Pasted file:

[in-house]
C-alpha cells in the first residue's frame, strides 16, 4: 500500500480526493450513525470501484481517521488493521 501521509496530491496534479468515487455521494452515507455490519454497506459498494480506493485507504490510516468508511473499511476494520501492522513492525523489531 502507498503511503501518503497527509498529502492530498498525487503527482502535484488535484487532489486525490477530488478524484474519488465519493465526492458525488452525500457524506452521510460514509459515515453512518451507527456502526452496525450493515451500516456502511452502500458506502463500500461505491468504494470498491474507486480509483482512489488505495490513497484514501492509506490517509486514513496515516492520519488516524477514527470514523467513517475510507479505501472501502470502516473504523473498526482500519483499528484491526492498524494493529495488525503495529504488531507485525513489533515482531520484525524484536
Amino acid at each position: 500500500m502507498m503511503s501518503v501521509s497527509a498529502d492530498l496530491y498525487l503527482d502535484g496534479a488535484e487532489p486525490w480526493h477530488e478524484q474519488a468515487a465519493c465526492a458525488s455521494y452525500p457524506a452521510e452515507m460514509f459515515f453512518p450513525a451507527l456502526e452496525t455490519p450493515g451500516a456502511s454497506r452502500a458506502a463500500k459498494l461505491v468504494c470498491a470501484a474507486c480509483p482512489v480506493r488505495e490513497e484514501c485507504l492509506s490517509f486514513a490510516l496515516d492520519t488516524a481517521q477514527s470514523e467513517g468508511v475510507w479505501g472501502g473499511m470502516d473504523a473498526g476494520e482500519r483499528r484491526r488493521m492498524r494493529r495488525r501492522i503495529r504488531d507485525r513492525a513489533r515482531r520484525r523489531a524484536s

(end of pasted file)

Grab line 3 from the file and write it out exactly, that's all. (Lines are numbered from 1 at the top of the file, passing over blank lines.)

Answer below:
Amino acid at each position: 500500500m502507498m503511503s501518503v501521509s497527509a498529502d492530498l496530491y498525487l503527482d502535484g496534479a488535484e487532489p486525490w480526493h477530488e478524484q474519488a468515487a465519493c465526492a458525488s455521494y452525500p457524506a452521510e452515507m460514509f459515515f453512518p450513525a451507527l456502526e452496525t455490519p450493515g451500516a456502511s454497506r452502500a458506502a463500500k459498494l461505491v468504494c470498491a470501484a474507486c480509483p482512489v480506493r488505495e490513497e484514501c485507504l492509506s490517509f486514513a490510516l496515516d492520519t488516524a481517521q477514527s470514523e467513517g468508511v475510507w479505501g472501502g473499511m470502516d473504523a473498526g476494520e482500519r483499528r484491526r488493521m492498524r494493529r495488525r501492522i503495529r504488531d507485525r513492525a513489533r515482531r520484525r523489531a524484536s